“The strong improvements we see in ISP performance from the first test to today," said FCC Chairman Julius Genachowski, "is a case study in how smart, government-driven transparency drives better outcomes. There is no doubt that information from our report last year fueled competition in the marketplace. High-performers touted their rankings in TV and radio ads, on blogs, in articles—the word got out far and wide. And low performers changed their practices and speeds.”

FCC Commissioner Jessica Rosenworcel said that the tests conducted for the report “do more than shine a light on actual speeds delivered to consumers. They remind us that it is essential that consumers fully understand these speeds and how they can use the capacity they provide. So going forward, I welcome expanding this measurement project to new technologies and looking for new ways to provide consumers with the information they need and the broadband services they want.”

Commissioner Robert McDowell pointed out that the survey did not include wireless broadband and said that needed to be made clear to consumers and rectified. Chairman Genachowski said the FCC was working on it and agreed that mobile broadband info was needed as well. Commissioner McDowell said the report was an encouraging sign of a competitive marketplace and that it was important not to do anything to discourage the private capital investments that drive that competition.

Commissioner Ajit Pai said that they key question was whether consumers were getting what they had paid for, and the answer was a resounding "yes."

Timed to coincide with the FCC's report is The Cost of Connectivity report from the New America Foundation, which also assists the FCC on its broadband report. That report finds cities with municipal-created broadband systems such as Bristol (VA), Chattanooga (TN), and Lafayette (LA) are among the fastest in the US. Those cities, as well as San Francisco, offer good models for local governments looking to build their own broadband systems or foster local ISP growth, the report finds. However, many state governments are stifling such possibilities with legislation supported by existing broadband providers looking to protect their own interests, says Benjamin Lennett of New America's Open Technology Institute. "We have to figure out a way to increase the level of competition or we are all going to pay through the nose, and speeds are not going to keep up."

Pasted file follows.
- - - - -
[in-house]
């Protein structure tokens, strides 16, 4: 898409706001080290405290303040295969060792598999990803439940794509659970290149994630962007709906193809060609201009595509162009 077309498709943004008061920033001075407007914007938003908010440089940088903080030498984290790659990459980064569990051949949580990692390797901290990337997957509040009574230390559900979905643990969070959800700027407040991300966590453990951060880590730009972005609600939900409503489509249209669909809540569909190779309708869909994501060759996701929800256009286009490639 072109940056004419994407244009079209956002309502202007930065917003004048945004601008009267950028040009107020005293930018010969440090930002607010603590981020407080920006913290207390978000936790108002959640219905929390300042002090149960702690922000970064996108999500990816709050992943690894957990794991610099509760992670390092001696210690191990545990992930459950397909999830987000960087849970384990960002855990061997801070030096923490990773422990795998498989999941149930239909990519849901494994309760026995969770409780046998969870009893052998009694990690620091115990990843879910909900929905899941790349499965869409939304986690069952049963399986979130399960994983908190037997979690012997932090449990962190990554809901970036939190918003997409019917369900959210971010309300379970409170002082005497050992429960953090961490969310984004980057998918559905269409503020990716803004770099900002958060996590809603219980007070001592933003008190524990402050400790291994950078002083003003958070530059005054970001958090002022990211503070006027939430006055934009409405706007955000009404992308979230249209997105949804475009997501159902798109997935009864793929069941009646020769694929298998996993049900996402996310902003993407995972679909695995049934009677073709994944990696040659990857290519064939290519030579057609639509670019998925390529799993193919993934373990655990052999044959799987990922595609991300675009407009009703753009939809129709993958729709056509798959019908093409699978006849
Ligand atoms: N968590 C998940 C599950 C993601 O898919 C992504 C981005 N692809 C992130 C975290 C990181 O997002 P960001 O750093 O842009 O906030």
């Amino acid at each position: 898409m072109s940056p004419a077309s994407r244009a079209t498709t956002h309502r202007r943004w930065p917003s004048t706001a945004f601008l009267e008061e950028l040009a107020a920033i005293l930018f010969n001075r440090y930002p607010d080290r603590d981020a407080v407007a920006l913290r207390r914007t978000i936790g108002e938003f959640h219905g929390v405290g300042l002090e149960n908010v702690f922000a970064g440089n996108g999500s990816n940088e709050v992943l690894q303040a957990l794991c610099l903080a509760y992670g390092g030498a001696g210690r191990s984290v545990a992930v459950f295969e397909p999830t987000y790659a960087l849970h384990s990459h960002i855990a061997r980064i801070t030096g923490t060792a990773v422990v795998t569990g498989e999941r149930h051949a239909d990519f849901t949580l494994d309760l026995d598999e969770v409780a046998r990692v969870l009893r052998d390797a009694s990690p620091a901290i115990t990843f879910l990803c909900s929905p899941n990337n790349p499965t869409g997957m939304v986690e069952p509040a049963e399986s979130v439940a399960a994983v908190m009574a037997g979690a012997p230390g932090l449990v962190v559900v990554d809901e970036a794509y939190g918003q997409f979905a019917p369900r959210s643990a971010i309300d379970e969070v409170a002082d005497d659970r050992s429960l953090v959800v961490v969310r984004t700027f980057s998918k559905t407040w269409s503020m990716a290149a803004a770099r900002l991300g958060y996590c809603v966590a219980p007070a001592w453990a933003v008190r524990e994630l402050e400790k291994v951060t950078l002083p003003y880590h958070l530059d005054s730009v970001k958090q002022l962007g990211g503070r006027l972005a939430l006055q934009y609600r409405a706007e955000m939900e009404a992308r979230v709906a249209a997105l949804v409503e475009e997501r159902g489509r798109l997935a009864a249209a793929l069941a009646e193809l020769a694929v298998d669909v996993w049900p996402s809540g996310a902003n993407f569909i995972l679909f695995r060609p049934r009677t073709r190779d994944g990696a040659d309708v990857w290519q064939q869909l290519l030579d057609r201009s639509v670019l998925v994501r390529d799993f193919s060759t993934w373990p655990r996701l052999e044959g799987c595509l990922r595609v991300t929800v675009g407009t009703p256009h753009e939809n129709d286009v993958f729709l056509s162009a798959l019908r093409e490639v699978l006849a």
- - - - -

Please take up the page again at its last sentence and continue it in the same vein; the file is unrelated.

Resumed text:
Back in April, the Benton Foundation and the Institute for Local Self-Reliance released Broadband At the Speed of Light: How Three Communities Built Next-Generation Networks. Frustrated by ever-increasing prices for telecommunication services and the reluctance of incumbent providers to upgrade their networks to meet 21st century needs, more than 150 communities have built their own citywide cable and fiber-to-the-household (FTTH) networks. Against great odds and in the face of ferocious opposition by the existing telephone and cable companies in the courts, at the legislature, and in the marketplace, the vast majority have succeeded.

To understand how this has occurred and to extract lessons that might be useful for cities deciding whether to build their own networks, we undertook an in-depth examination of three municipally owned networks in Bristol, Chattanooga, and Lafayette.

Each of these communities already had access to the Internet via DSL and cable. But in the words of Lafayette City-Parish President Joey Durel, “They wanted more.” Without investment in next-generation networks, these cities feared they would be left behind in the transition to the digital economy of the Internet era.

In each of these cases, the local public power utility took the lead in creating the new network—a characteristic of nearly every citywide publicly owned community fiber network in America. Each community had to navigate difficult seas, buffeted by lawsuits that dragged out construction schedules, state legislation that imposed additional burdens on public networks, and huge corporate competitors benefiting from a multitude of scale advantages. In each of these cases, the communities found their network to be a major economic development asset, generating or preserving hundreds of well paying jobs.